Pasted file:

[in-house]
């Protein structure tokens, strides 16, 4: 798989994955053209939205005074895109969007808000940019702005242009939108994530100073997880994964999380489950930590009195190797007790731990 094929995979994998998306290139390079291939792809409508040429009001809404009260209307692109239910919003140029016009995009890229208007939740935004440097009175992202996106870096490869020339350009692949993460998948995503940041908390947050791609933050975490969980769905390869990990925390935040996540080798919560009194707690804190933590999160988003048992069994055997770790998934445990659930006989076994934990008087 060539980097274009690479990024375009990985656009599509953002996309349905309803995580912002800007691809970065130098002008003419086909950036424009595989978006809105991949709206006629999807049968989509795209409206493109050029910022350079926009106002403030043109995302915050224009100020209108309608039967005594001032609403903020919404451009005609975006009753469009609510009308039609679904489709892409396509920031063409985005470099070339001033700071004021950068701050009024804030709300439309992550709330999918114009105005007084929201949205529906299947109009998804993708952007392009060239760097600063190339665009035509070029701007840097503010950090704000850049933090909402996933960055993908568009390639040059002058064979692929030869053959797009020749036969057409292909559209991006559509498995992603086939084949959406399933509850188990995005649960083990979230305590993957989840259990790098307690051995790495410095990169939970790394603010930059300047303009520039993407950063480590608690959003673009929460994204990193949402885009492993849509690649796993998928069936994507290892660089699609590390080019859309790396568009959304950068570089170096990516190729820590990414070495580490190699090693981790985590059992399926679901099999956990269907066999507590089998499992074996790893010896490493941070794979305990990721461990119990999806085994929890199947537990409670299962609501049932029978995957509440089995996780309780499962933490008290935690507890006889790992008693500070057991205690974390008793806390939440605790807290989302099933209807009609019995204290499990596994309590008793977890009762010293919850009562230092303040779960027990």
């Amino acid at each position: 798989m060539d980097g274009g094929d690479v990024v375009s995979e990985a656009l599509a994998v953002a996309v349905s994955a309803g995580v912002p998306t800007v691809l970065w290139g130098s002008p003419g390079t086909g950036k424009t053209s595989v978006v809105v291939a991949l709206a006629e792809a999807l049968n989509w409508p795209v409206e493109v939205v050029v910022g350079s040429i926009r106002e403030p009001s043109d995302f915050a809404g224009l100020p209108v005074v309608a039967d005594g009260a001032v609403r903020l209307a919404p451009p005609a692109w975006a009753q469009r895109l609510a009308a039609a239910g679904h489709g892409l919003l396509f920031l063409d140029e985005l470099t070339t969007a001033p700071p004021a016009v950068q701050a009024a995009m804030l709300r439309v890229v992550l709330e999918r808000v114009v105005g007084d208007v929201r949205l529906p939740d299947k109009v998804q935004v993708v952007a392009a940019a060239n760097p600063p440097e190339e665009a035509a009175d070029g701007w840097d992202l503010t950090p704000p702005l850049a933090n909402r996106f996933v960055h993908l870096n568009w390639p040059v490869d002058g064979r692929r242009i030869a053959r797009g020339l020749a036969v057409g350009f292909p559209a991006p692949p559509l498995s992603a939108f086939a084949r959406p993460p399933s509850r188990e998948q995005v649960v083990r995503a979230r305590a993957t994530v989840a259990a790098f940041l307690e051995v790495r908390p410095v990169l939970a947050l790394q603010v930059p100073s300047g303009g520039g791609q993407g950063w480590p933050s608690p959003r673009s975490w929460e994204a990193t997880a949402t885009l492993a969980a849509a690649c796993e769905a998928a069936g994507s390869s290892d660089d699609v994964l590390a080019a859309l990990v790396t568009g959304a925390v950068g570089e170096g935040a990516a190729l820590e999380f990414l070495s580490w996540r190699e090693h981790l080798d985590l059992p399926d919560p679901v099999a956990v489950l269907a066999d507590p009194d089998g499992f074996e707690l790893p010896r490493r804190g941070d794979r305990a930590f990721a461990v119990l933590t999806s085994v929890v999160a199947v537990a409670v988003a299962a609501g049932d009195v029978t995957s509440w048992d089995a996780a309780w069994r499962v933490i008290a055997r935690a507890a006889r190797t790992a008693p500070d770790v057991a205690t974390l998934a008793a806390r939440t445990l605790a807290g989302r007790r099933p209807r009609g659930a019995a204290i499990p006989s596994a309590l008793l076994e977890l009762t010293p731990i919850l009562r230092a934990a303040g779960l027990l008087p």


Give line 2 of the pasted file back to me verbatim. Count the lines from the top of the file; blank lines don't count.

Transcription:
């Protein structure tokens, strides 16, 4: 798989994955053209939205005074895109969007808000940019702005242009939108994530100073997880994964999380489950930590009195190797007790731990 094929995979994998998306290139390079291939792809409508040429009001809404009260209307692109239910919003140029016009995009890229208007939740935004440097009175992202996106870096490869020339350009692949993460998948995503940041908390947050791609933050975490969980769905390869990990925390935040996540080798919560009194707690804190933590999160988003048992069994055997770790998934445990659930006989076994934990008087 060539980097274009690479990024375009990985656009599509953002996309349905309803995580912002800007691809970065130098002008003419086909950036424009595989978006809105991949709206006629999807049968989509795209409206493109050029910022350079926009106002403030043109995302915050224009100020209108309608039967005594001032609403903020919404451009005609975006009753469009609510009308039609679904489709892409396509920031063409985005470099070339001033700071004021950068701050009024804030709300439309992550709330999918114009105005007084929201949205529906299947109009998804993708952007392009060239760097600063190339665009035509070029701007840097503010950090704000850049933090909402996933960055993908568009390639040059002058064979692929030869053959797009020749036969057409292909559209991006559509498995992603086939084949959406399933509850188990995005649960083990979230305590993957989840259990790098307690051995790495410095990169939970790394603010930059300047303009520039993407950063480590608690959003673009929460994204990193949402885009492993849509690649796993998928069936994507290892660089699609590390080019859309790396568009959304950068570089170096990516190729820590990414070495580490190699090693981790985590059992399926679901099999956990269907066999507590089998499992074996790893010896490493941070794979305990990721461990119990999806085994929890199947537990409670299962609501049932029978995957509440089995996780309780499962933490008290935690507890006889790992008693500070057991205690974390008793806390939440605790807290989302099933209807009609019995204290499990596994309590008793977890009762010293919850009562230092303040779960027990």